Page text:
Ask The Doctor: Vitamin B12 Deficiency
Vitamin B12 deficiency is a growing health problem, caused in whole or in part by vegetarian diets, antacids, diabetes medications, alcoholism, iron deficiency, aging, and digestive disorders (such as malabsorption, Crohn’s disease, and celiac disease). Recent research indicates that nearly 40 percent of adults have marginal levels of this vital nutrient and are at risk for deficiency symptoms.
Your body needs B12 to produce blood cells, replicate DNA, and form the protective sheath around nerves. Inadequate amounts of this nutrient can cause anemia and nerve damage—which manifest as memory problems, fatigue, poor concentration, depression, and numbness or tingling in the feet or hands. Such symptoms may take as long as 18 months to reverse and, indeed, may never resolve. Of more concern, perhaps, is that the risk of dementia, which already affects more than a third of octogenarians, doubles with suboptimal B12 levels.
Since only animal products (including dairy and eggs) appear to contain biologically active vitamin B12, your vegan diet most likely caused the deficiency. I recommend continuing to supplement with B12 in the future. Fortunately, recent research has found that oral supplementation with high-dose vitamin B12 (1,000 mcg a day or more while correcting a deficiency) restores normal levels just as effectively as injections. While blood levels usually normalize within one to two weeks, it takes six months or longer to replenish whole-body stores. Check with your doctor to see if getting your B12 through pill supplements rather than shots would work for you.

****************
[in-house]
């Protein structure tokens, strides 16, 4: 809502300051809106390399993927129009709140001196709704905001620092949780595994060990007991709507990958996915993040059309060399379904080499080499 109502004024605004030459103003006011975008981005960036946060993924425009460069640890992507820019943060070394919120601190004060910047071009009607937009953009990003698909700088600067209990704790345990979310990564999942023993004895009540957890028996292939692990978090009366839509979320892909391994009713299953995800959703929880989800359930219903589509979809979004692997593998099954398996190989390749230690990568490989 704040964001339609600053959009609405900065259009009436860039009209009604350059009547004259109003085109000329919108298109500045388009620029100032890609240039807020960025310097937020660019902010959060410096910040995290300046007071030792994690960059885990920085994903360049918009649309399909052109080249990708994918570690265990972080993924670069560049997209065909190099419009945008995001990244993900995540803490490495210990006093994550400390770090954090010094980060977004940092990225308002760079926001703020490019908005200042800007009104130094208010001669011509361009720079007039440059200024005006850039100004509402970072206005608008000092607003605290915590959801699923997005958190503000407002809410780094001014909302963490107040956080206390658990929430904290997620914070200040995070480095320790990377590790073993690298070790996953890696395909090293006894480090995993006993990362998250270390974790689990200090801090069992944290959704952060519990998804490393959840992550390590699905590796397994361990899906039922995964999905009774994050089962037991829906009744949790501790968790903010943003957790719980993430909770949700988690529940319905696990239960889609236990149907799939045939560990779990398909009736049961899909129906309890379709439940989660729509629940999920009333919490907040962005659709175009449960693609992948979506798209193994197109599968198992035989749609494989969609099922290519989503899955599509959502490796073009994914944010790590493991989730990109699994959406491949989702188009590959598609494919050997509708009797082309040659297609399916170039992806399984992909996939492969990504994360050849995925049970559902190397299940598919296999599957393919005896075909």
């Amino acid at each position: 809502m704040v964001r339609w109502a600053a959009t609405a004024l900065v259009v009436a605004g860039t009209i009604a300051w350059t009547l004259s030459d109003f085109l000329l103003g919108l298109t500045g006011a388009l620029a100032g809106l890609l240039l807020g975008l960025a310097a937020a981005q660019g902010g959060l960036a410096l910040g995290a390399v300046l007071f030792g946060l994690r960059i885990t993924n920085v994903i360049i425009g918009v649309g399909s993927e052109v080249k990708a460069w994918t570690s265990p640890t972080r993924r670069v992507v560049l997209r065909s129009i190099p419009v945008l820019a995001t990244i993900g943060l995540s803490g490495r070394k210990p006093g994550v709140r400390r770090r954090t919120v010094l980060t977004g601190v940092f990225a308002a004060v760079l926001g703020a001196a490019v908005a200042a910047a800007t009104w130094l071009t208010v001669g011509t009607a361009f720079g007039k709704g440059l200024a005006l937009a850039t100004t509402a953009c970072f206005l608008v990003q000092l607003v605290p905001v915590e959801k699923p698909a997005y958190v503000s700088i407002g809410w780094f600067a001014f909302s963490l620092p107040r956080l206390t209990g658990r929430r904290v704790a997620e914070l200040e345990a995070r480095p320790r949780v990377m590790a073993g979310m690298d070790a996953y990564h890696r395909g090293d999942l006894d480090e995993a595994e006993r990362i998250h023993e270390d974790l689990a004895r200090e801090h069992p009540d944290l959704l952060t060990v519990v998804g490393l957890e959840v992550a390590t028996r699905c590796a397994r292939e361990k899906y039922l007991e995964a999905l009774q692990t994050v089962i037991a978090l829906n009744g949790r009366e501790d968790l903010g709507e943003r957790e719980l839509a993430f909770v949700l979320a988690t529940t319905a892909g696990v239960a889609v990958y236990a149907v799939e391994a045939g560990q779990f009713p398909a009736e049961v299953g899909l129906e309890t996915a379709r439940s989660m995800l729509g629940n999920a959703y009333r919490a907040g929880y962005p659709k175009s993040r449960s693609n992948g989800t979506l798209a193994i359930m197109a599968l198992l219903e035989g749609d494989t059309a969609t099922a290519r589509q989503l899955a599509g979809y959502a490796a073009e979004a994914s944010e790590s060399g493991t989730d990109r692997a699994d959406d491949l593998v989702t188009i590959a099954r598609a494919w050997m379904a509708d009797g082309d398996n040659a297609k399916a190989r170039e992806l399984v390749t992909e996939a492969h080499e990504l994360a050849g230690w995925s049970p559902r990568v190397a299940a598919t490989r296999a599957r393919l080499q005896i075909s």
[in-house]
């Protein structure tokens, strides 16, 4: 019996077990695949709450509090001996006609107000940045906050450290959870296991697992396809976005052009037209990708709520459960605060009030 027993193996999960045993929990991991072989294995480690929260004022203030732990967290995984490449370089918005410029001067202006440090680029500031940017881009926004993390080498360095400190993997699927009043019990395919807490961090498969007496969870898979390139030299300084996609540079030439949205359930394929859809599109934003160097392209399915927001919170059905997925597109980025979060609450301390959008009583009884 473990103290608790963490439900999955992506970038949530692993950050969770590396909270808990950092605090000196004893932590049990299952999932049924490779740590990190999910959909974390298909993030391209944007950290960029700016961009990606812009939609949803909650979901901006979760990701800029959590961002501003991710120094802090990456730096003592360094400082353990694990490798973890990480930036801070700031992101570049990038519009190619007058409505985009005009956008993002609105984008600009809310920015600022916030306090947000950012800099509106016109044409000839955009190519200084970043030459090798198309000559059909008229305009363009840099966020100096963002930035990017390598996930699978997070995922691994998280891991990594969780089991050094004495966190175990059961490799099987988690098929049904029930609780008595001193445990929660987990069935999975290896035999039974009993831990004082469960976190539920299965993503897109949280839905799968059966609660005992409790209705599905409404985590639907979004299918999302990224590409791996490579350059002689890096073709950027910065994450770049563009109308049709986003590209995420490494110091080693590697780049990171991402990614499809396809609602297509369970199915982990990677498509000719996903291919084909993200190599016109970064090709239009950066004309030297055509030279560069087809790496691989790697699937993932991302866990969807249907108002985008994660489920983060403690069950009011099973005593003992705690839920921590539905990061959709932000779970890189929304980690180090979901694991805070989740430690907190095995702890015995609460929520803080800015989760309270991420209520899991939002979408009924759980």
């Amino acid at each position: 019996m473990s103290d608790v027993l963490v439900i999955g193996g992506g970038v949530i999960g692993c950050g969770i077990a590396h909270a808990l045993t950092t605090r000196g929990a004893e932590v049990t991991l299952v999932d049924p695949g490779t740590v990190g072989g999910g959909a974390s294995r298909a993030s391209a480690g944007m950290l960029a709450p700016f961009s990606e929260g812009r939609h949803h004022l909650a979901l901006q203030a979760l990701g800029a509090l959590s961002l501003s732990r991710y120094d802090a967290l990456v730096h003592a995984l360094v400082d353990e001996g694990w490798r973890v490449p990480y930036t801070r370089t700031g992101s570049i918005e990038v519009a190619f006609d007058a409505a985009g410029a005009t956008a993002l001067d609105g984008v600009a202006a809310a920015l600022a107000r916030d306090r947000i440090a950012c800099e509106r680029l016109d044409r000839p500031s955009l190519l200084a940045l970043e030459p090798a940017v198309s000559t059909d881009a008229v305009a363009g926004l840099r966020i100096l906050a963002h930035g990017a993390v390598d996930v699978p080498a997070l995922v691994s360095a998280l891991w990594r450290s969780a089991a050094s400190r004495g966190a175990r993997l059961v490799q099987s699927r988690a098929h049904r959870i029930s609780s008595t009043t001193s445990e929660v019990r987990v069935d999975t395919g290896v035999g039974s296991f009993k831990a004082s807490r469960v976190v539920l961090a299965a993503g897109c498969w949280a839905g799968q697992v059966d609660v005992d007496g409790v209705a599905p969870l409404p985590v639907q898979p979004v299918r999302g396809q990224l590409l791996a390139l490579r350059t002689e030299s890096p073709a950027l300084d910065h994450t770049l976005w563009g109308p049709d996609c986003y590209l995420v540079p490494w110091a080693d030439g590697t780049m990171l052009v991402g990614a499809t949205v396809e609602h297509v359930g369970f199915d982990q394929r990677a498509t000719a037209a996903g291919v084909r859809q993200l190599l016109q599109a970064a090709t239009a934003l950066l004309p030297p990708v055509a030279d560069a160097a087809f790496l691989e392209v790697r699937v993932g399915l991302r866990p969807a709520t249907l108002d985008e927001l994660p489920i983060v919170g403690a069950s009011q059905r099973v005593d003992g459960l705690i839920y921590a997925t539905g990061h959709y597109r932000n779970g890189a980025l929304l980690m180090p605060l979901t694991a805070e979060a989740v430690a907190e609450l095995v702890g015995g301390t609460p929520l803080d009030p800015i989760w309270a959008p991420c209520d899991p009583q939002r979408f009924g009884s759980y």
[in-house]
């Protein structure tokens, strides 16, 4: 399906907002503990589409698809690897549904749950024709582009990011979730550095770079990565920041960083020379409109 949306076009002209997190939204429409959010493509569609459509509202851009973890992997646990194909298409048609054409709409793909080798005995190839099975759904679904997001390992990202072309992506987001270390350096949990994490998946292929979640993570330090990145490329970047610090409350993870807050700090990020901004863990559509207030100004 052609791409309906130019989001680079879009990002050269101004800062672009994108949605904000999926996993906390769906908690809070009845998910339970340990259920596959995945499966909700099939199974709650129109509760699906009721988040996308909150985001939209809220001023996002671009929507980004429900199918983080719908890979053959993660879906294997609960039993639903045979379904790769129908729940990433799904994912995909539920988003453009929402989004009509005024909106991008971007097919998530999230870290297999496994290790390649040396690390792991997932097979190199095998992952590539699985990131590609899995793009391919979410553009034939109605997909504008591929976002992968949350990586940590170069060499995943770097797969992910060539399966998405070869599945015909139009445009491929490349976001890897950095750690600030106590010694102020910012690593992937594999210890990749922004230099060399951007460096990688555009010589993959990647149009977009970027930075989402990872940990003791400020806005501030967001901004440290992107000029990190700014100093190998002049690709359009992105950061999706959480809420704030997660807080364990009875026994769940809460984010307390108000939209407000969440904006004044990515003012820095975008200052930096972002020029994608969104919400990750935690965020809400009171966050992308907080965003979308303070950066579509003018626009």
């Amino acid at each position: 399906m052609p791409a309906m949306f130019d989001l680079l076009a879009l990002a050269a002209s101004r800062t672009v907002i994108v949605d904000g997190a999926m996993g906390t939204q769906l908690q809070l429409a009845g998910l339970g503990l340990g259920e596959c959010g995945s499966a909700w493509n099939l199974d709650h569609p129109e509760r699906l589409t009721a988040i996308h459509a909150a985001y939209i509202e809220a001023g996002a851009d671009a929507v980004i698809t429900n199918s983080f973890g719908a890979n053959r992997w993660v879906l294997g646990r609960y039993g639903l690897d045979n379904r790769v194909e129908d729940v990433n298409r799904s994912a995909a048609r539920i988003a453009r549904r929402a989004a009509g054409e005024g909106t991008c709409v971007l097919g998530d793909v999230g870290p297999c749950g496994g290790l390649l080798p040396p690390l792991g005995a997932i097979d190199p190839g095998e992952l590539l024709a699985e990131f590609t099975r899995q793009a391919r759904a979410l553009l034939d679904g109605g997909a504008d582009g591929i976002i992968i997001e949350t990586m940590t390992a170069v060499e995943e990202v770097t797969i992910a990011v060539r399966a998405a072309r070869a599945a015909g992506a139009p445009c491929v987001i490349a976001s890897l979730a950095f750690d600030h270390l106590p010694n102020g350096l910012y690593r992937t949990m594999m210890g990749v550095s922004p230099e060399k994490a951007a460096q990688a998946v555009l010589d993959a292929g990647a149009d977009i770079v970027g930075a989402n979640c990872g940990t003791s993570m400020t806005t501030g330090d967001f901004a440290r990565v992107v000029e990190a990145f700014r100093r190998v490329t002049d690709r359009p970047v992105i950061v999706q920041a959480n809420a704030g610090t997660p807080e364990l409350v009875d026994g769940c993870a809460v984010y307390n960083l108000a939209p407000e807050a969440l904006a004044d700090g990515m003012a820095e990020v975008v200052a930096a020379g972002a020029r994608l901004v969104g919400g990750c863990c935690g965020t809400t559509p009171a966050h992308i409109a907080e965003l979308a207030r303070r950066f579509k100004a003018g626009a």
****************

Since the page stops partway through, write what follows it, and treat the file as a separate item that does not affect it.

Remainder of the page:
Although you only need 2 to 3 mcg of B12 daily, your body sometimes absorbs only 1 percent of B12 supplements. I recommend at least 500 mcg a day to ensure adequate levels. For example, vegetarians who consume three servings of dairy products a day (providing the requisite 3 mcg of B12) theoretically get enough of this nutrient. In practice, however, they’re often low because it’s not all absorbed. So have your levels checked or take supplements. Even nonvegetarians who forgo multivitamins and don’t regularly eat fortified cereal or dairy products are at risk for deficiency; they should get evaluated as well. Spirulina and a few other seaweeds offer plant sources of B12, but debate rages about whether it’s biologically active in the body. In fact, some research suggests these inactive forms of B12 may actually lower your levels of the nutrient.
3 ways to get started:
1. Eat foods high in vitamin B12, such as fortified grains and cereals (with soy milk, if vegan), meat, dairy, and eggs.
2. If you are vegan, suffer from Crohn’s disease, or have any other risk factors for B12 deficiency, consider supplementing with 500 mcg a day.
3. If you fall into the high-risk category described by Dr. Lonsdorf or you notice symptoms of fatigue, poor concentration, and tingling in the feet or hands, consider having your doctor check your B12 levels. You may need to restore your levels with higher dosages of supplements.
Nancy Lonsdorf, MD, is dean of faculty for Vedic Medicine at Maharishi College of Vedic Medicine in Fairfield, Iowa. She’s also the coauthor, with Maharishi Ayurveda, of The Ageless Woman: Natural Health and Beauty After Forty (MCD Century, 2004).